Colby B. Jubenville, PhD, is an international speaker, author, educator and coach. He is the Co-Host of the Goat Consulting Podcast.
I was recently introduced to a documentary on Netflix focused on athletic performance, diet, nutrition and recovery titled, The Game Changers. Without question, the film was appropriately titled as it was a game-changer for me. It wasn’t necessarily the message, but more a moment that crystallized something for me.
We live in the “Knowledge Economy.” In 1966, Peter Drucker discussed this idea in his book, The Effective Executive, stating that in the knowledge economy, we are commanded to do two things:
1. Know and understand our value.
2. Put ourselves in a position to use it.
Enter a global pandemic and a trigger event that reshaped not only the economy, but how we educate those who will soon live and work in it. The economy is changing. Look no further than Dogecoin. I didn’t know what Dogecoin was until I asked my 19-year-old son to pay me back money that I lent him for gas. I received a text that said, “I don’t have the money. I invested it in Dogecoin.” At 19, I wasn’t aware that investing was an option and certainly didn’t have a new kind of currency to invest in. At 49, I wasn’t aware of Dogecoin, yet my 19-year-old son was. What is the difference?
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In that moment, I had a realization: The education system that I (and most likely you) grew up in attempted to prepare us for an economy that didn’t exist. The same holds true for my son. However, something is infinitely different. The amount of information that is available today is greater (and better) than at any other time. Millions of articles, podcasts, videos and blogs are at our fingertips. This thing called Google or what I refer to as “the most inexpensive, expansive textbook on the planet” is always available. All of that comes with a cost: a level of distraction and confusion in how we solve problems and make decisions.
The moment made me pause and think about what the economy will look like in the future and how we can prepare the next generation. It starts with acknowledging there is a shift taking place from a knowledge economy to a conscious economy.
Brett Bartholomew, author, coach and founder of the Art of Coaching podcast put it this way: “In the information laden society that we currently live in, we aren’t facing a knowledge issue but rather one of competence or true consciousness.” It’s a powerful statement that made me ask myself in this knowledge economy, how do we put ourselves in a position to use it? What is consciousness in business and relationships and is it the key to driving ourselves in the economy we will live in tomorrow?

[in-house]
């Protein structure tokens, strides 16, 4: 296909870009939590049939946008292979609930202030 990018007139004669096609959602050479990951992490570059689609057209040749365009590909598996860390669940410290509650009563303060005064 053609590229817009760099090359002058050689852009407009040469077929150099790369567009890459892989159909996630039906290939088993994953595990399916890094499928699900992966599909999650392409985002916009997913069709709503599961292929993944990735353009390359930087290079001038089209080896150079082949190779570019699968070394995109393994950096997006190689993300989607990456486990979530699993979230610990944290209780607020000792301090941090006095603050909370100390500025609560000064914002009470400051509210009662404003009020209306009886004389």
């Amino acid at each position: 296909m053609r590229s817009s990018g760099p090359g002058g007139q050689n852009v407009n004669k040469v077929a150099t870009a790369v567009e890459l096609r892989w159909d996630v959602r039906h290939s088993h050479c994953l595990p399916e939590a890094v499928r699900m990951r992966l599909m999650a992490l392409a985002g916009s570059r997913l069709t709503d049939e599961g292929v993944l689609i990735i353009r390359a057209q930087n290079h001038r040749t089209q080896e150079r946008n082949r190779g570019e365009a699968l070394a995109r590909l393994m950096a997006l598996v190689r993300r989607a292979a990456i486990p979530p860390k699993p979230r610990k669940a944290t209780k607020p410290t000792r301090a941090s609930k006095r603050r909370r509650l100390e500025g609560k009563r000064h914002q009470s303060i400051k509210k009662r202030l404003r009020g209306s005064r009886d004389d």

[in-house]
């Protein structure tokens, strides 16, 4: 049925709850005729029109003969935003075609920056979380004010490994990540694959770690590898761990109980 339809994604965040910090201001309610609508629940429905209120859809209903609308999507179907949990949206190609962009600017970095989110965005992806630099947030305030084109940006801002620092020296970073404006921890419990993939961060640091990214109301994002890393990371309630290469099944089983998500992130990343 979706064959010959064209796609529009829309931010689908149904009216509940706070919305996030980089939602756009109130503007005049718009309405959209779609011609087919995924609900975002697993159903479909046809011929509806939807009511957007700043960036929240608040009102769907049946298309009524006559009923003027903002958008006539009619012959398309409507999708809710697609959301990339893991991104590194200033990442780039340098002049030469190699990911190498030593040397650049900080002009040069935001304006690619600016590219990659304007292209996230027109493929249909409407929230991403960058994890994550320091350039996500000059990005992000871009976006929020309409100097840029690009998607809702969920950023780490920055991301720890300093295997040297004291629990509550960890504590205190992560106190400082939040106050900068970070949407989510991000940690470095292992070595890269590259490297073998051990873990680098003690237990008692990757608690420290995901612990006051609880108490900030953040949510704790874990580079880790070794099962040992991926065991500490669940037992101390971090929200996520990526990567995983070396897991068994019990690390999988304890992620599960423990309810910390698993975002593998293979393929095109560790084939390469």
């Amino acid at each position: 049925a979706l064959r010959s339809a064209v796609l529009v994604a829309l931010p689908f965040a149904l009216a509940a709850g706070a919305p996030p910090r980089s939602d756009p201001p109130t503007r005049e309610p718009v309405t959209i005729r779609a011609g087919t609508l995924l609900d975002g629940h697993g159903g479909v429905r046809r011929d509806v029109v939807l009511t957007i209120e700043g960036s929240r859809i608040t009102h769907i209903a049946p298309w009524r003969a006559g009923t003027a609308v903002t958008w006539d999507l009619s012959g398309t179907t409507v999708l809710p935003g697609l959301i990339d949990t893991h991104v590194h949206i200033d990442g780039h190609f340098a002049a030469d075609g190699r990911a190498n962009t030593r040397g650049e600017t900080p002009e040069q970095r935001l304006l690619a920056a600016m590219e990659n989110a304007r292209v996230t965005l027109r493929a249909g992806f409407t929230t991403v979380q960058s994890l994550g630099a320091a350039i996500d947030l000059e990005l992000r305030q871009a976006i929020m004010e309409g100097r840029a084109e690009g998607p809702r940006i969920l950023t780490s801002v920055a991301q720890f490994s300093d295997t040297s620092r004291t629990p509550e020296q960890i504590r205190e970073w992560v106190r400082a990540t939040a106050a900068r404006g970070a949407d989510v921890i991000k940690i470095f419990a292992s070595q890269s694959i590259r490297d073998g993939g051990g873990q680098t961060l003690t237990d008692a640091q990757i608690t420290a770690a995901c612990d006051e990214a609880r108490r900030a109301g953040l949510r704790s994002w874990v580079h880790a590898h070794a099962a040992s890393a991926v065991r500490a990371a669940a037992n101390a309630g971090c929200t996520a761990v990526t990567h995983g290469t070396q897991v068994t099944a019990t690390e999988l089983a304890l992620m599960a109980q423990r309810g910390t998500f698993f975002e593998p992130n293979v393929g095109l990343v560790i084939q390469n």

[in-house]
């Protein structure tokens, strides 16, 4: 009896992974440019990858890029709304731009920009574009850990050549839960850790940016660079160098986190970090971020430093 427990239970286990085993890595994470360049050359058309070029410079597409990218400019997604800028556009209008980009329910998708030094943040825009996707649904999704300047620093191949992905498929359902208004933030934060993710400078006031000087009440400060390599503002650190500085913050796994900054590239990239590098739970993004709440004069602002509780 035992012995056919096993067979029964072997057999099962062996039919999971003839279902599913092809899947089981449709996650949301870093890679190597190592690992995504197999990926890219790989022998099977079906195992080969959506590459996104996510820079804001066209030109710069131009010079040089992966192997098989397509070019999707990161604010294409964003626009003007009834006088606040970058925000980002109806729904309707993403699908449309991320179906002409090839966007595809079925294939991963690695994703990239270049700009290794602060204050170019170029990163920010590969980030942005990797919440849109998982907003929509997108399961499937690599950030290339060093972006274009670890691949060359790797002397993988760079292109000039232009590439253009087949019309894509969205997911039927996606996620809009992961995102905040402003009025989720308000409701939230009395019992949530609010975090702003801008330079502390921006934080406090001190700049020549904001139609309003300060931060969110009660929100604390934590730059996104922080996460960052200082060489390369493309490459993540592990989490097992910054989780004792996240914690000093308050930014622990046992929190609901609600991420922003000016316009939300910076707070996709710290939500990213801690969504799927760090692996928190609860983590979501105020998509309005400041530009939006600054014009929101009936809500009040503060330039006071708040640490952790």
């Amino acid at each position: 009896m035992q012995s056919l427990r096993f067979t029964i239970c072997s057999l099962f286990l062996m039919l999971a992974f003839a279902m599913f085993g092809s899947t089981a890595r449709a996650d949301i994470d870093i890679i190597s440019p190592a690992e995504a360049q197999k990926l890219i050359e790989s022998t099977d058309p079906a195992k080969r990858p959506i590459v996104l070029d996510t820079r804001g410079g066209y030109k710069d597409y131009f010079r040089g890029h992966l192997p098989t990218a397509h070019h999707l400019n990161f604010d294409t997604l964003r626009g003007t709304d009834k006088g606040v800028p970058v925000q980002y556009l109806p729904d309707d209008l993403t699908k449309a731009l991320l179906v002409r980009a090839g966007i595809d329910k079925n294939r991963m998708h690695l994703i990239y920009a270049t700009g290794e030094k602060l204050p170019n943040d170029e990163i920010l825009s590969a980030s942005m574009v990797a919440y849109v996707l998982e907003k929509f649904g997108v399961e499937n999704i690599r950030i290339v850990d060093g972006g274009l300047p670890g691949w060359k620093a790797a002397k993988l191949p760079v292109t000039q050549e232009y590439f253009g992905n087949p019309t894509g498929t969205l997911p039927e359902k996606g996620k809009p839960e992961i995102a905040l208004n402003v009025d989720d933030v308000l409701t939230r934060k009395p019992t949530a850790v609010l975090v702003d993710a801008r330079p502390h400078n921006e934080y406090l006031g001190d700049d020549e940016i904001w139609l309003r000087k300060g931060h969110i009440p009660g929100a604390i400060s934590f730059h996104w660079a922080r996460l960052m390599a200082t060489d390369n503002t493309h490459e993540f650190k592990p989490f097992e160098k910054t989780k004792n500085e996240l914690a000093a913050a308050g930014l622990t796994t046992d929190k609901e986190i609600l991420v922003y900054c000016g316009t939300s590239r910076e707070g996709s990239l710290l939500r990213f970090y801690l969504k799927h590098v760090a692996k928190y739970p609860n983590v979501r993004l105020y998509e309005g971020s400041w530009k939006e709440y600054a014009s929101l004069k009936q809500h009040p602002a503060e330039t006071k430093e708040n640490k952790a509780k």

The answer to those questions became clear to me when watching The Game Changers. Early in the film, there’s a reference made to Kung Fu master Bruce Lee and his experience with using choreographed martial arts routines he was taught to use in combat.
Lee decided to take his brand of fighting to the streets and realized they were not effective in the “real world.” This led him on a quest to search for “truth in combat,” studying different types of martial arts. Lee developed a philosophy that led him to master the new world (or economy) he lived in. It is a framework that can create new levels of learning and consciousness, giving insight into the two commandments that Drucker wrote about long ago.
While Lee described it as a philosophy, I consider his approach to be a framework. Frameworks provide structure, predictability and efficiency when trying to make sense of the world around us. Lee used it to find his truth, and we can use it to find ours as well.
The “Game Changer Framework,” as I call it, not only helps us understand our value and how to articulate it; it also helps us create new levels of consciousness (awareness) in how we put ourselves into a position to use it. It’s comprised of four steps:
• Research your own experience.
• Absorb what is useful.
• Reject what is useless.
• Add specifically what is your own.
Why does consciousness matter today? Leaders and managers get paid to solve problems and make decisions. We have access to so much information that we undoubtedly find conflicting ideas and that can cause us to not act and/or be unsure about the decisions we make. Once you understand that every decision comes with a series of adjustments that we make through relationships, trust and communication along the way, this “consciousness” provides a new level of focus, clarity and direction in solving problems and making decisions. This is the same consciousness that Bartholomew references.
As for my son, the next time he asks me for gas money, I’ll ask him if he wants it in Dogecoin. If he has a new level of consciousness, he will look for a Sheetz convenience store as they are the first of their kind to accept these new forms of currency.
From the knowledge economy to the conscious economy, the Game Changer Framework provides a way to create new levels of knowledge, consciousness, relationships, communication and opportunity.